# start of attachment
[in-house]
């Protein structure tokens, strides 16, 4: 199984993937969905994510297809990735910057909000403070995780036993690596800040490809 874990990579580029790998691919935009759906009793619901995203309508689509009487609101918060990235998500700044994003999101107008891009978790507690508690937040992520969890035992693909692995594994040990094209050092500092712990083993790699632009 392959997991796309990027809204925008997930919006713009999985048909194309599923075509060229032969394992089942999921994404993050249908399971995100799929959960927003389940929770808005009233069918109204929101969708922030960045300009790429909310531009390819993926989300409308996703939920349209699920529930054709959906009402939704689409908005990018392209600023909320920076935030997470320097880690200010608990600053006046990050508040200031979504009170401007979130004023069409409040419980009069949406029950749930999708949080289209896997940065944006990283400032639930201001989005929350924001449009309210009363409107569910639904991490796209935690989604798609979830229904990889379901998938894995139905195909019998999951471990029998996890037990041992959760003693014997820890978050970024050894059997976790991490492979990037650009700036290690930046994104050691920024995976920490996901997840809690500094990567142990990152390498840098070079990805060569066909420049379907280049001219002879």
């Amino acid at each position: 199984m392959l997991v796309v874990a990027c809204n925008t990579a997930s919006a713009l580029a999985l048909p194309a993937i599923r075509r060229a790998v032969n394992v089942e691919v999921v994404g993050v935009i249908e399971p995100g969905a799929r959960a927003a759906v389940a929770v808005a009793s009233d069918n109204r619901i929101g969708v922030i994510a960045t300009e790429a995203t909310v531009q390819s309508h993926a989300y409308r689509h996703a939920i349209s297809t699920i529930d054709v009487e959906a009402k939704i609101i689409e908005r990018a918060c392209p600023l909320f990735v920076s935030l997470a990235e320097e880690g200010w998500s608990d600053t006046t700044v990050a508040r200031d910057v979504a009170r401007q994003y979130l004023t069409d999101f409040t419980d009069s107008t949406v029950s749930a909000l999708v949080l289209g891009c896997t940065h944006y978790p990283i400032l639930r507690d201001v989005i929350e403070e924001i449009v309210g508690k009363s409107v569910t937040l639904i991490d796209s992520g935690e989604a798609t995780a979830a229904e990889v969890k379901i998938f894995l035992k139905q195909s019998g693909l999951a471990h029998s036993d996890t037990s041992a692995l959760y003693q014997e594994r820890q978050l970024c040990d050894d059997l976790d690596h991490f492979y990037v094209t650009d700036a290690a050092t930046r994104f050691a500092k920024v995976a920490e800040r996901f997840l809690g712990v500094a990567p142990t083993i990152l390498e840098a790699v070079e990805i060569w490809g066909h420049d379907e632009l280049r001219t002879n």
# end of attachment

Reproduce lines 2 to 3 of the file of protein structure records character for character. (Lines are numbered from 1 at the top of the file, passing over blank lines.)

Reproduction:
């Protein structure tokens, strides 16, 4: 199984993937969905994510297809990735910057909000403070995780036993690596800040490809 874990990579580029790998691919935009759906009793619901995203309508689509009487609101918060990235998500700044994003999101107008891009978790507690508690937040992520969890035992693909692995594994040990094209050092500092712990083993790699632009 392959997991796309990027809204925008997930919006713009999985048909194309599923075509060229032969394992089942999921994404993050249908399971995100799929959960927003389940929770808005009233069918109204929101969708922030960045300009790429909310531009390819993926989300409308996703939920349209699920529930054709959906009402939704689409908005990018392209600023909320920076935030997470320097880690200010608990600053006046990050508040200031979504009170401007979130004023069409409040419980009069949406029950749930999708949080289209896997940065944006990283400032639930201001989005929350924001449009309210009363409107569910639904991490796209935690989604798609979830229904990889379901998938894995139905195909019998999951471990029998996890037990041992959760003693014997820890978050970024050894059997976790991490492979990037650009700036290690930046994104050691920024995976920490996901997840809690500094990567142990990152390498840098070079990805060569066909420049379907280049001219002879």
């Amino acid at each position: 199984m392959l997991v796309v874990a990027c809204n925008t990579a997930s919006a713009l580029a999985l048909p194309a993937i599923r075509r060229a790998v032969n394992v089942e691919v999921v994404g993050v935009i249908e399971p995100g969905a799929r959960a927003a759906v389940a929770v808005a009793s009233d069918n109204r619901i929101g969708v922030i994510a960045t300009e790429a995203t909310v531009q390819s309508h993926a989300y409308r689509h996703a939920i349209s297809t699920i529930d054709v009487e959906a009402k939704i609101i689409e908005r990018a918060c392209p600023l909320f990735v920076s935030l997470a990235e320097e880690g200010w998500s608990d600053t006046t700044v990050a508040r200031d910057v979504a009170r401007q994003y979130l004023t069409d999101f409040t419980d009069s107008t949406v029950s749930a909000l999708v949080l289209g891009c896997t940065h944006y978790p990283i400032l639930r507690d201001v989005i929350e403070e924001i449009v309210g508690k009363s409107v569910t937040l639904i991490d796209s992520g935690e989604a798609t995780a979830a229904e990889v969890k379901i998938f894995l035992k139905q195909s019998g693909l999951a471990h029998s036993d996890t037990s041992a692995l959760y003693q014997e594994r820890q978050l970024c040990d050894d059997l976790d690596h991490f492979y990037v094209t650009d700036a290690a050092t930046r994104f050691a500092k920024v995976a920490e800040r996901f997840l809690g712990v500094a990567p142990t083993i990152l390498e840098a790699v070079e990805i060569w490809g066909h420049d379907e632009l280049r001219t002879n």